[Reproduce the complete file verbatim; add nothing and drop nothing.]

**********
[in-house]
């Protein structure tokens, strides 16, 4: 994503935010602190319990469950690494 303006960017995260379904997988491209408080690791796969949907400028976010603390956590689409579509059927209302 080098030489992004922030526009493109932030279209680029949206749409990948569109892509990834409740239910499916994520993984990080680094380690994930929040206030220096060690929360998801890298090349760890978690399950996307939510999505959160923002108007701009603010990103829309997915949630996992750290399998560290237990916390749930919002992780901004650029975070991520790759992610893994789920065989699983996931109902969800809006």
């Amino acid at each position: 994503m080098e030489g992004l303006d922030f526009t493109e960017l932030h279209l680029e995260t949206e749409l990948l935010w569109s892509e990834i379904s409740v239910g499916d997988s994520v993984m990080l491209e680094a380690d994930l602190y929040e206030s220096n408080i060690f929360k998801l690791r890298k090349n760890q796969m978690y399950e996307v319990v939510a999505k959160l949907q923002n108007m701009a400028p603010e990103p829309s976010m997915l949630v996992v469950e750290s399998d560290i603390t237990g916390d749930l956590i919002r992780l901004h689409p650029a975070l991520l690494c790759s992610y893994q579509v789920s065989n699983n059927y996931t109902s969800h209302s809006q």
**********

[in-house]
């Protein structure tokens, strides 16, 4: 994503935010602190319990469950690494 303006960017995260379904997988491209408080690791796969949907400028976010603390956590689409579509059927209302 080098030489992004922030526009493109932030279209680029949206749409990948569109892509990834409740239910499916994520993984990080680094380690994930929040206030220096060690929360998801890298090349760890978690399950996307939510999505959160923002108007701009603010990103829309997915949630996992750290399998560290237990916390749930919002992780901004650029975070991520790759992610893994789920065989699983996931109902969800809006």
């Amino acid at each position: 994503m080098e030489g992004l303006d922030f526009t493109e960017l932030h279209l680029e995260t949206e749409l990948l935010w569109s892509e990834i379904s409740v239910g499916d997988s994520v993984m990080l491209e680094a380690d994930l602190y929040e206030s220096n408080i060690f929360k998801l690791r890298k090349n760890q796969m978690y399950e996307v319990v939510a999505k959160l949907q923002n108007m701009a400028p603010e990103p829309s976010m997915l949630v996992v469950e750290s399998d560290i603390t237990g916390d749930l956590i919002r992780l901004h689409p650029a975070l991520l690494c790759s992610y893994q579509v789920s065989n699983n059927y996931t109902s969800h209302s809006q």